The policy debate towards negotiations on Free Trade Agreements (FTA) has been intensified after Sri Lanka signed a Free Trade Agreement with Singapore in 2018. Almost two decades ago, Sri Lanka entered into its first-ever FTA with India, followed by a similar trade pact with Pakistan.
After a period of long silence, negotiations are currently underway with an open-ended list for negotiation of more FTAs, the rationality of which has come under heavy criticism without the backing of empirical evidence-based research work. The gravity of such criticism has even led to the appointment of a Presidential Committee to evaluate the Sri Lanka-Singapore FTA (SLFTA) and make recommendations.
Free Trade Agreements typically seek to reduce trade barriers between partner countries. The new trend is that many of the liberalisation commitments of these trade agreements go beyond the trade in goods to include broader scope on provisions on services, intellectual property, trade facilitation, customs cooperation, Government procurement, ecommerce and investments as well.
FTAs have been seen by many as promoting broader economic integration. Globally, these wide-ranging and controversial bilateral and regional trade arrangements have thus emerged as part of the trade policy landscape.
In the backdrop of these recent developments, the main objective of this article by the Federation of Chambers of Commerce and Industry of Sri Lanka (FCCISL) is to shed some light on the strategic approach, preparatory process and matters of concerns of other countries when entering into FTAs and finally to provide a set of recommendations for the Government of Sri Lanka (GOSL) to develop a more pragmatic approach towards FTAs so that the Sri Lankan business community would hopefully achieve tangible economic advantages and commercial benefits across the wide spectrum of industries and services.
Definition of FTA: In simple terms, an FTA is an agreement between two or more countries to establish a free trade area where commerce in goods and services can be conducted across their common borders, without tariffs or hindrances.
(1) Types of trade agreements
Broadly, there are three types of trade agreements.
(a) Unilateral trade agreement. It occurs when a country dismantles trade restrictions with partner countries without any reciprocity from other partner country. It would put the country, which is receiving tax reliefs at a competitive advantage. E.g. GSP+ by EU to Sri Lanka. The United States and other developed countries only do this as a type of foreign aid. They want to help emerging markets strengthen certain industries. It helps the emerging market’s economy grow.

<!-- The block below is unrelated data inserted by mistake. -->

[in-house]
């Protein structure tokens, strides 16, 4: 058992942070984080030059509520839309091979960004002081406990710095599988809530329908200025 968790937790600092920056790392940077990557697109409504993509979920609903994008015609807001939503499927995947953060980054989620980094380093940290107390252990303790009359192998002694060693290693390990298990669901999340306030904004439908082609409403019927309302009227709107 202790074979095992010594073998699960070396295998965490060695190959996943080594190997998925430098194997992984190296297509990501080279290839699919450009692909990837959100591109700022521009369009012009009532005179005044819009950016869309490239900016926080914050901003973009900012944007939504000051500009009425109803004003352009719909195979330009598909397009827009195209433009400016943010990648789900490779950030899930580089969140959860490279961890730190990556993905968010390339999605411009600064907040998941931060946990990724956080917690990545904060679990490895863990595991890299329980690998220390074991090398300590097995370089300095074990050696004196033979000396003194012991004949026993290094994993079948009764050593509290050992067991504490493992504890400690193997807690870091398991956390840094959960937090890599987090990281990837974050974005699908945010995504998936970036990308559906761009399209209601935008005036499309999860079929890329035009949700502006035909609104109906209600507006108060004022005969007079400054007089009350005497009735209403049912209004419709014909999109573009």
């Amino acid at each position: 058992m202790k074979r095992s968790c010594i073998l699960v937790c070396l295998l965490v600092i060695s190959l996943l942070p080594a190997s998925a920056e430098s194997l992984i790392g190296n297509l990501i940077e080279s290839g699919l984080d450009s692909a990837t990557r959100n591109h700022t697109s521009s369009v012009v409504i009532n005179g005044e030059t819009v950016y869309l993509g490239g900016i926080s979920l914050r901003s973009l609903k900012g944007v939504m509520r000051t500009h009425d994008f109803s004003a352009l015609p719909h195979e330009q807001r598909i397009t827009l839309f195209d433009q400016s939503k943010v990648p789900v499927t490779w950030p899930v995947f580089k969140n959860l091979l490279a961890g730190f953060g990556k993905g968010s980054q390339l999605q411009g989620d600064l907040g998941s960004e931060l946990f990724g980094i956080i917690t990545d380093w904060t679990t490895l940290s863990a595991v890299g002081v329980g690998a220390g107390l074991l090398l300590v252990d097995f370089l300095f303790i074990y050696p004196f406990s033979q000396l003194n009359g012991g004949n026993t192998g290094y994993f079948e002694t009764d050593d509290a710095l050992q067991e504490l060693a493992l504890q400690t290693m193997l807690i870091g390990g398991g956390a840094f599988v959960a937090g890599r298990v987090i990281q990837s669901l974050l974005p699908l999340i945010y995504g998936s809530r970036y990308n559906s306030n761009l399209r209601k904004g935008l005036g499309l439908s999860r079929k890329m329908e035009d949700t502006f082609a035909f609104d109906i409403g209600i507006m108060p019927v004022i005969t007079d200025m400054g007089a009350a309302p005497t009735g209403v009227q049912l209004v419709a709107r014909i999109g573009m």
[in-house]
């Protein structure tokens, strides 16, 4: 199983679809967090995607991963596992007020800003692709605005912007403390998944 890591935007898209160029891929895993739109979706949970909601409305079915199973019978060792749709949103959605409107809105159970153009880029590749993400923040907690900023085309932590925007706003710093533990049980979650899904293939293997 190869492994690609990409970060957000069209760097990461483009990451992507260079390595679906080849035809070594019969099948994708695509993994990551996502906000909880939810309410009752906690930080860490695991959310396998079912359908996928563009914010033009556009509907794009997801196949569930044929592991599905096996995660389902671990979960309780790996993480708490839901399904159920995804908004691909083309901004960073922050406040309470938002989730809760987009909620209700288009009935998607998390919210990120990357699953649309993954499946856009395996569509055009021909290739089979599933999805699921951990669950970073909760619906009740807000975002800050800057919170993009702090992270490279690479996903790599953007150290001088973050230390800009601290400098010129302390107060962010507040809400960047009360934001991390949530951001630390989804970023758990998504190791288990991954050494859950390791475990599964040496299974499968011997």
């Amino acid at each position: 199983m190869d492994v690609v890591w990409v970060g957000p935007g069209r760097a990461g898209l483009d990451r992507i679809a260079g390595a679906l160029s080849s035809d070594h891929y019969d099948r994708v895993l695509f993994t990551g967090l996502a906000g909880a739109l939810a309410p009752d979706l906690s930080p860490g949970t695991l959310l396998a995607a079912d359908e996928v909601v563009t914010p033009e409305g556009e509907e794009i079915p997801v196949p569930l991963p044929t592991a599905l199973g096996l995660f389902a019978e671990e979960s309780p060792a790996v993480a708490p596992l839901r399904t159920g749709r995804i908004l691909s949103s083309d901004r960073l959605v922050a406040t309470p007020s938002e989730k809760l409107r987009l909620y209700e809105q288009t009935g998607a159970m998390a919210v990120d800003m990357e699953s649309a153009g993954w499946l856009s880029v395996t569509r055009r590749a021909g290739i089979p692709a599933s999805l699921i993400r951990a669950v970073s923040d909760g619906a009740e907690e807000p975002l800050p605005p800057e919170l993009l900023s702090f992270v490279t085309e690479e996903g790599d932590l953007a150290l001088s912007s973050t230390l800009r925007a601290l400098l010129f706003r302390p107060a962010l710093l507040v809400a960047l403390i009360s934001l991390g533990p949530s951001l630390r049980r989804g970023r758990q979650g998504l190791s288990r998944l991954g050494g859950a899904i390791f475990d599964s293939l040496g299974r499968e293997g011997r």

(b) Bilateral trade agreements: This is happening between two countries. Both countries agree to loosen trade restrictions to expand business opportunities between them. They lower tariffs and confer preferred trade status with each other. The sticking point usually centres round key protected or subsidised domestic industries. For most countries, these are in the automotive, oil or food production industries.as of today United States has 16 bilateral agreements.
(c) Multilateral Trade Agreements: These are among three countries or more and are the most difficult to negotiate. WTO agreements are typically multilateral agreement involving its member countries. The greater the number of participants, the more difficult the negotiations are. They are also more complex since each country has its own needs and requests and once negotiated, multilateral agreements are more powerful than bilateral trade agreements. They cover a larger geographic area. That confers a greater competitive advantage on the signatories. All countries also give each other most favoured nation status. They agree to treat each other equally. For example, the Asia Pacific Trade Agreement in which Sri Lanka is also a signatory. The largest multilateral agreement is the North American Free Trade Agreement (NAFTA). It is between the United States, Canada and Mexico which is however to be replaced by an agreement called United States–Mexico–Canada Agreement (USMCA).
Regional Trade Agreements (RTAs) and FTAs coexist and consistent with the rules of WTO/GATT multilateral trading system as provided in Article 24 and Article 5 of the General Agreement on Trade in Services (GATS), though such agreements constitute a departure from the Most Favoured Nation (MFN) rule which is the fundamental principle of non-discrimination of the WTO agreements. Under this MFN commitment countries are not allowed to discriminate between their trading partners simply implying that If country grants a special favour (such as a lower Customs duty rate for one of their products) to a country, then it has to be extended for all other WTO members.
RTAs and FTAs have become a key trade policy instrument for most countries, and thus a major feature of today’s trade landscape. The number of bilateral FTAs negotiated between developed countries and developing countries has increased dramatically during the recent years. All WTO members are involved in at least one RTA, and bit more than half have at least five RTAs. It is reported that as of October 2017 globally there are about 284 “physical” RTAs in force of which majority are from Asia pacific region (AP).